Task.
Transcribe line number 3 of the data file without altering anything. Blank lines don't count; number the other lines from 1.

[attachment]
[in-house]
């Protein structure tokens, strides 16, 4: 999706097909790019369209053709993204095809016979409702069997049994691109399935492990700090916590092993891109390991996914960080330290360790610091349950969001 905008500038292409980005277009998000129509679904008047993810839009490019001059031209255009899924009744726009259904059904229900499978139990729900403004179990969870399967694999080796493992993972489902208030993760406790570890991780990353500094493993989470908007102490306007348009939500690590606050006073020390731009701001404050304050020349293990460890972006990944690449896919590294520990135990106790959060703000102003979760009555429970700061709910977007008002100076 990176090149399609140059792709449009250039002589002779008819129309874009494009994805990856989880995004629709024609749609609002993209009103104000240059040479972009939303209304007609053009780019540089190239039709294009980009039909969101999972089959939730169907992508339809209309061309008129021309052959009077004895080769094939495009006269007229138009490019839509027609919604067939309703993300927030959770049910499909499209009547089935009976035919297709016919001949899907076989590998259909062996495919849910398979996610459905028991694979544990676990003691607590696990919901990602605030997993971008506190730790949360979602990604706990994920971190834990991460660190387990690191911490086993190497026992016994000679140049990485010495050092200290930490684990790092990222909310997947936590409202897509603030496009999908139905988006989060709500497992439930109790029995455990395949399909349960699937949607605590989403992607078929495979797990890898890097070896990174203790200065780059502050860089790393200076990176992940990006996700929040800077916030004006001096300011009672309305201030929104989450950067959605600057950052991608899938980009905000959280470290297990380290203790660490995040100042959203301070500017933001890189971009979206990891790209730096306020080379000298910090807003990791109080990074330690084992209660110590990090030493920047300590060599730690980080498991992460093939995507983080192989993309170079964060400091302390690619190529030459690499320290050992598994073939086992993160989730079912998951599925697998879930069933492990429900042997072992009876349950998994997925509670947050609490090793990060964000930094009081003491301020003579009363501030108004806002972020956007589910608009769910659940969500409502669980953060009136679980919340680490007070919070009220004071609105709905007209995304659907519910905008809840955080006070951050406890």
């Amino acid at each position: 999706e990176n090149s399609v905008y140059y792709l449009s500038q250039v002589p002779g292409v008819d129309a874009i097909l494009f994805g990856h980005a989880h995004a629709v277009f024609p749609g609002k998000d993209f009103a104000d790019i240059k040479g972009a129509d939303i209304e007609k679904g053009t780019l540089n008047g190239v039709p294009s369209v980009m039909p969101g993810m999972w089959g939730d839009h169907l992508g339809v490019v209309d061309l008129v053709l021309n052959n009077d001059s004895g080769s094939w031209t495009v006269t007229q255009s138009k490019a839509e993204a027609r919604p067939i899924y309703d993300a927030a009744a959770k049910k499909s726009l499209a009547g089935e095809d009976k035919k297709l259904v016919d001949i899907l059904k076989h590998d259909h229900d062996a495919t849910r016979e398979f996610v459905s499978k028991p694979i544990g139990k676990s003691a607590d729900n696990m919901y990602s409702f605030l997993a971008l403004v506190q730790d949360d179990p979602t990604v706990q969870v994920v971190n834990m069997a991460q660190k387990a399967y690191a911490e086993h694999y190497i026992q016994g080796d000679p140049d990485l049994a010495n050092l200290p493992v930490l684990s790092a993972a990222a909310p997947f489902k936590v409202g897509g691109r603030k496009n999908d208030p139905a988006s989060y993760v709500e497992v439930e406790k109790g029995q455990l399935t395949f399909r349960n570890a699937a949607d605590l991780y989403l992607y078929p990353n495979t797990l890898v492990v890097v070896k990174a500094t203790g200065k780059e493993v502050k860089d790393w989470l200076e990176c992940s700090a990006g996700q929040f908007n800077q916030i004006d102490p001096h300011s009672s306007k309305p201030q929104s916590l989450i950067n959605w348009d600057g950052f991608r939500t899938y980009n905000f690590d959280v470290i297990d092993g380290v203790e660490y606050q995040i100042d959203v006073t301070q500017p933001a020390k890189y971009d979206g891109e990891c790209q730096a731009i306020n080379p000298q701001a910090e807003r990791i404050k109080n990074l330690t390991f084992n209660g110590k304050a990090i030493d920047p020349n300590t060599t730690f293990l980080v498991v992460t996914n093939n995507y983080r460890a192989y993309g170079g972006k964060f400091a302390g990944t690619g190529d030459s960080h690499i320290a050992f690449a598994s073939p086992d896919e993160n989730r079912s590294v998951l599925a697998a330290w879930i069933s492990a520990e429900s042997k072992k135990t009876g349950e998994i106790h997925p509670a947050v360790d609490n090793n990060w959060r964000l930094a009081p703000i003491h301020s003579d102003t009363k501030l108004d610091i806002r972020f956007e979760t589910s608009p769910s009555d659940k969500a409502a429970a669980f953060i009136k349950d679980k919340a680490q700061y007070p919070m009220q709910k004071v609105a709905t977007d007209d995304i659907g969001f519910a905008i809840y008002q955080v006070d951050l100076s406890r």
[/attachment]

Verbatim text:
């Amino acid at each position: 999706e990176n090149s399609v905008y140059y792709l449009s500038q250039v002589p002779g292409v008819d129309a874009i097909l494009f994805g990856h980005a989880h995004a629709v277009f024609p749609g609002k998000d993209f009103a104000d790019i240059k040479g972009a129509d939303i209304e007609k679904g053009t780019l540089n008047g190239v039709p294009s369209v980009m039909p969101g993810m999972w089959g939730d839009h169907l992508g339809v490019v209309d061309l008129v053709l021309n052959n009077d001059s004895g080769s094939w031209t495009v006269t007229q255009s138009k490019a839509e993204a027609r919604p067939i899924y309703d993300a927030a009744a959770k049910k499909s726009l499209a009547g089935e095809d009976k035919k297709l259904v016919d001949i899907l059904k076989h590998d259909h229900d062996a495919t849910r016979e398979f996610v459905s499978k028991p694979i544990g139990k676990s003691a607590d729900n696990m919901y990602s409702f605030l997993a971008l403004v506190q730790d949360d179990p979602t990604v706990q969870v994920v971190n834990m069997a991460q660190k387990a399967y690191a911490e086993h694999y190497i026992q016994g080796d000679p140049d990485l049994a010495n050092l200290p493992v930490l684990s790092a993972a990222a909310p997947f489902k936590v409202g897509g691109r603030k496009n999908d208030p139905a988006s989060y993760v709500e497992v439930e406790k109790g029995q455990l399935t395949f399909r349960n570890a699937a949607d605590l991780y989403l992607y078929p990353n495979t797990l890898v492990v890097v070896k990174a500094t203790g200065k780059e493993v502050k860089d790393w989470l200076e990176c992940s700090a990006g996700q929040f908007n800077q916030i004006d102490p001096h300011s009672s306007k309305p201030q929104s916590l989450i950067n959605w348009d600057g950052f991608r939500t899938y980009n905000f690590d959280v470290i297990d092993g380290v203790e660490y606050q995040i100042d959203v006073t301070q500017p933001a020390k890189y971009d979206g891109e990891c790209q730096a731009i306020n080379p000298q701001a910090e807003r990791i404050k109080n990074l330690t390991f084992n209660g110590k304050a990090i030493d920047p020349n300590t060599t730690f293990l980080v498991v992460t996914n093939n995507y983080r460890a192989y993309g170079g972006k964060f400091a302390g990944t690619g190529d030459s960080h690499i320290a050992f690449a598994s073939p086992d896919e993160n989730r079912s590294v998951l599925a697998a330290w879930i069933s492990a520990e429900s042997k072992k135990t009876g349950e998994i106790h997925p509670a947050v360790d609490n090793n990060w959060r964000l930094a009081p703000i003491h301020s003579d102003t009363k501030l108004d610091i806002r972020f956007e979760t589910s608009p769910s009555d659940k969500a409502a429970a669980f953060i009136k349950d679980k919340a680490q700061y007070p919070m009220q709910k004071v609105a709905t977007d007209d995304i659907g969001f519910a905008i809840y008002q955080v006070d951050l100076s406890r």